Weed-using PGA Tour pro Matt Every leads Arnold Palmer Invitational

Weed-using PGA Tour pro Matt Every leads Arnold Palmer Invitational

ORLANDO, Fla. — Look who’s leading the Arnold Palmer Invitational after Thursday’s opening round.

Matt Every, with a 7-under 65, seized a one-shot lead over World No. 1 Rory McIlroy, who had gone out with the morning wave.

Every is known for three things on the PGA Tour: Speaking his mind, winning at Bay Hill and weed.

The free-spirited, outspoken 36-year-old native of nearby Daytona Beach, has two career PGA Tour wins and both came in the Arnold Palmer Invitational (in 2014 and 2015). Of his $10.2 million in career earnings, $2.4 million of that has come at this tournament.

Every also has twice been suspended by the Tour for cannabis, which he said he uses to help with anxiety.

Every, who was suspended last fall for 12 weeks for testing positive and returned to play in January, was arrested for possession of marijuana in 2010 and suspended by the Tour as a result of that as well.

He said he has applied to the Tour for a Therapeutic Use Exemption (TUE) and has been denied.

Matt Every
Matt EveryAP

“It’s not FDA approved,’’ Every said Thursday when asked why he’s been denied. “There’s a lot of reasons, I’m sure. It bothers me that it’s even an issue out here at all. I think it doesn’t do anybody any favors that it’s even on the list for a prohibited substance.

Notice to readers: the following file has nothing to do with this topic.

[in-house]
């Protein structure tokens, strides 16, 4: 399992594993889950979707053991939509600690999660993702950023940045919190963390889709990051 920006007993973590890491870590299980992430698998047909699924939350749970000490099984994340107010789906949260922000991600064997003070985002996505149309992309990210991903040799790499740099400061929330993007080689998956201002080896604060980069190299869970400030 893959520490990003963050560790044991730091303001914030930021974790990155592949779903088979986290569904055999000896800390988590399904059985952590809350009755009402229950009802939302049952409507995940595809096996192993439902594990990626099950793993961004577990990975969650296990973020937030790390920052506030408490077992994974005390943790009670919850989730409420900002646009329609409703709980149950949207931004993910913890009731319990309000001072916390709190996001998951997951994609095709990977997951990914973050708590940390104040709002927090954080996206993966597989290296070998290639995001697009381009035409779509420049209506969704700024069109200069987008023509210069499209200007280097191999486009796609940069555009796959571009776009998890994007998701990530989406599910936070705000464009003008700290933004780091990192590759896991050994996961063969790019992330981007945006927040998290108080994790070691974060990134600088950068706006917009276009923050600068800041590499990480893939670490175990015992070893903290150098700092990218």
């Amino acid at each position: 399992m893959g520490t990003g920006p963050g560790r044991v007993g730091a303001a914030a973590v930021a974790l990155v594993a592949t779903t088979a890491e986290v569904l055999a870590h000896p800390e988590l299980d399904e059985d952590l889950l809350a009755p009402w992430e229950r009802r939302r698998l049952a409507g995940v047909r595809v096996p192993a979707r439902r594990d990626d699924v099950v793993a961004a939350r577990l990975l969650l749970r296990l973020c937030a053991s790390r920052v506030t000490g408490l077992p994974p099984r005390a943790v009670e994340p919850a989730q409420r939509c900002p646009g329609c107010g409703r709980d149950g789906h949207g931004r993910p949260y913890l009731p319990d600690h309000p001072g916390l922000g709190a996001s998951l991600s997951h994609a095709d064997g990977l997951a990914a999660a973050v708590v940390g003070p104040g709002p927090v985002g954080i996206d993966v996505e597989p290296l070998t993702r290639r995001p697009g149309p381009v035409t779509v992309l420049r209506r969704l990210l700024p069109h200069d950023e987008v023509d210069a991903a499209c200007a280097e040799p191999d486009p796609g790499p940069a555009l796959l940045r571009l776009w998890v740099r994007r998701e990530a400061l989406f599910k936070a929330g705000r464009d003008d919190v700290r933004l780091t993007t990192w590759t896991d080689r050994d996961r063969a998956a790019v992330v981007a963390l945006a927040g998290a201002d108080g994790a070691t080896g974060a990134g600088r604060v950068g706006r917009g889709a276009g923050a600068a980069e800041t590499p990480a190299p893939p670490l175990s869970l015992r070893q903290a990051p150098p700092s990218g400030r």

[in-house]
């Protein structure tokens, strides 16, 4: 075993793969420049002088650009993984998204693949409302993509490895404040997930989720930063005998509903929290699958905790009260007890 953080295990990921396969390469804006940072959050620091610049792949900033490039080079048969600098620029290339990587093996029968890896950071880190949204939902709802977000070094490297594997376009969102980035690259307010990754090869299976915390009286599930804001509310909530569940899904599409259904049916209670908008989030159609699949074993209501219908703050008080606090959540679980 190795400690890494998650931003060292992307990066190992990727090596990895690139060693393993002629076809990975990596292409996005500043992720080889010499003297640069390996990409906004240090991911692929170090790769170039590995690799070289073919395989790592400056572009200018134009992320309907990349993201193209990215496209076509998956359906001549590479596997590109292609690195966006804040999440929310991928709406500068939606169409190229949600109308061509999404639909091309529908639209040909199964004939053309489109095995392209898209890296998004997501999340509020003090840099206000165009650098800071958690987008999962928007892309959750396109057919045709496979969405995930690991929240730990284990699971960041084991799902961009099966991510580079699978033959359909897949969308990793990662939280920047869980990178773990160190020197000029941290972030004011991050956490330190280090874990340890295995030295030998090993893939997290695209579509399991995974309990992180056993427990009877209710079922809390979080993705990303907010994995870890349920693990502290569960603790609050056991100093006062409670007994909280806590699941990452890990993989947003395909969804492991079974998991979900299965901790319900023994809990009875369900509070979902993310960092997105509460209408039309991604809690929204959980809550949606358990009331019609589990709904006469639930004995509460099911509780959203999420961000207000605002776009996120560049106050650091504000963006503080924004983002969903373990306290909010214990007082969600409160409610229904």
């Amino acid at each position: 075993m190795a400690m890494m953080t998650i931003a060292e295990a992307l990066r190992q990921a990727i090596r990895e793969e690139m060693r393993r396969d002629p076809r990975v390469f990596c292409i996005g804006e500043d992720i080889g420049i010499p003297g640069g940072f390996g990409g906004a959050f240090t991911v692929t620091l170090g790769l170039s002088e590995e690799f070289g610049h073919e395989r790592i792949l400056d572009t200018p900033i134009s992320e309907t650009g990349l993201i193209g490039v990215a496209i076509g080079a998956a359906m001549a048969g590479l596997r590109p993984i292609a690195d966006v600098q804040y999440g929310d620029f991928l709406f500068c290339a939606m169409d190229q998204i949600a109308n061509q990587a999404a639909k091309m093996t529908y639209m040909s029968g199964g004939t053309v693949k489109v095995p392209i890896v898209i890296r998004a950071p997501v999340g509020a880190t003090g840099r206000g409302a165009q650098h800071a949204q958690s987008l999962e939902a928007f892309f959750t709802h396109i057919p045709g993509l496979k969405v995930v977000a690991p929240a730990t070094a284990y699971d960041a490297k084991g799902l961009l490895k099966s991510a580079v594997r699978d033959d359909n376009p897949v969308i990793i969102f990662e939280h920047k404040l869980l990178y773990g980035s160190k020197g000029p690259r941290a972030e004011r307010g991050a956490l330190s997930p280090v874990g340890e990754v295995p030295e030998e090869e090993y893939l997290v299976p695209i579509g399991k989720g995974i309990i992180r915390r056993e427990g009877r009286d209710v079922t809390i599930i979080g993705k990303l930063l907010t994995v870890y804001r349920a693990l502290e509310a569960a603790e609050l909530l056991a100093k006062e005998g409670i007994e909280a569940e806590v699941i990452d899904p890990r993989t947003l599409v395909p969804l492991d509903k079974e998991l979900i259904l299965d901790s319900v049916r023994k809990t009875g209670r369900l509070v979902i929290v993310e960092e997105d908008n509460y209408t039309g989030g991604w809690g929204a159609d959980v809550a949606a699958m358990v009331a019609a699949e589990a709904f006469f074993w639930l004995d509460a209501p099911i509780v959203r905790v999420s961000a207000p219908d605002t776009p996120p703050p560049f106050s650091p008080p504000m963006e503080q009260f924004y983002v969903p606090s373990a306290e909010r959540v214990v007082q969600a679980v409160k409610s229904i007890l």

“You could fail for heroin and marijuana and the penalty is the same. If anyone wants to make the argument that that is performance enhancing, they have never done it before. I promise it’s not. Anxiety is a real thing and … I know I treat it the healthiest way possible for my body.

“But WADA [World Anti-doping Agency] doesn’t think so and the Tour goes by what WADA says. It’s really silly, to be honest.’’

What’s also silly is the fact the last time Every teed it up in a tournament was last Friday in the Honda Classic second round, he shot 20 shots more than he did Thursday. That day he posted an 85 that was lowlighted by the 11 he took on the par-3 fifth hole, where he hit four balls into the water.

Listening to him recount that hole Thursday was hilarious.

“OK, I’ll tell you what happened: It was a back-left pin, I was already going to miss the cut, the wind was off the right [and] I had been having problems all week holding the wind,’’ he said. “I’m not going to learn anything by skanking one out to the right and bailing out. I know I can do that. So, I wasn’t leaving that tee until I hit the shot I wanted and I flushed every one of them, like, exactly in the same spot in the water. And then finally I hit one that held it.

“I hit four 5-irons [into the water] and then one 4-iron [onto the green].’’

Asked why it took four 5-irons into the water to switch to a 4-iron, he said, “I think I had like two balls left and I just didn’t want to have to deal with that. I was ready to get out of there.’’

Obviously, the 85 last week had no effect on his game Thursday, when he played bogey-free despite blustery conditions.

“My short-term memory isn’t very good,’’ he said with a smile. “So, that is a strength sometimes.’’

Latest Category Posts

You May Also Read